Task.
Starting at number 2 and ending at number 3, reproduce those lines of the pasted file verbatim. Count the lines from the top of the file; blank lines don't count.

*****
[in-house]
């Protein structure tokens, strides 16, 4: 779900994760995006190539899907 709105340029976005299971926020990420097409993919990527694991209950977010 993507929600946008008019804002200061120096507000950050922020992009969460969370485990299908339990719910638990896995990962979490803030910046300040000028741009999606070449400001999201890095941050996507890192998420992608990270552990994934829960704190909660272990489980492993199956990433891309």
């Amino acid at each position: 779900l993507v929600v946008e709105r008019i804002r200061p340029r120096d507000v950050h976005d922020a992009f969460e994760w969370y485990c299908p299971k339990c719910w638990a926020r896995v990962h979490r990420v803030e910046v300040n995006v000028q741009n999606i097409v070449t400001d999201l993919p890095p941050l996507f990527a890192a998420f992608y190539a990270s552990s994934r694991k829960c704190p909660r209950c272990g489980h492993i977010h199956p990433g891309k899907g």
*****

């Protein structure tokens, strides 16, 4: 779900994760995006190539899907 709105340029976005299971926020990420097409993919990527694991209950977010 993507929600946008008019804002200061120096507000950050922020992009969460969370485990299908339990719910638990896995990962979490803030910046300040000028741009999606070449400001999201890095941050996507890192998420992608990270552990994934829960704190909660272990489980492993199956990433891309």
């Amino acid at each position: 779900l993507v929600v946008e709105r008019i804002r200061p340029r120096d507000v950050h976005d922020a992009f969460e994760w969370y485990c299908p299971k339990c719910w638990a926020r896995v990962h979490r990420v803030e910046v300040n995006v000028q741009n999606i097409v070449t400001d999201l993919p890095p941050l996507f990527a890192a998420f992608y190539a990270s552990s994934r694991k829960c704190p909660r209950c272990g489980h492993i977010h199956p990433g891309k899907g």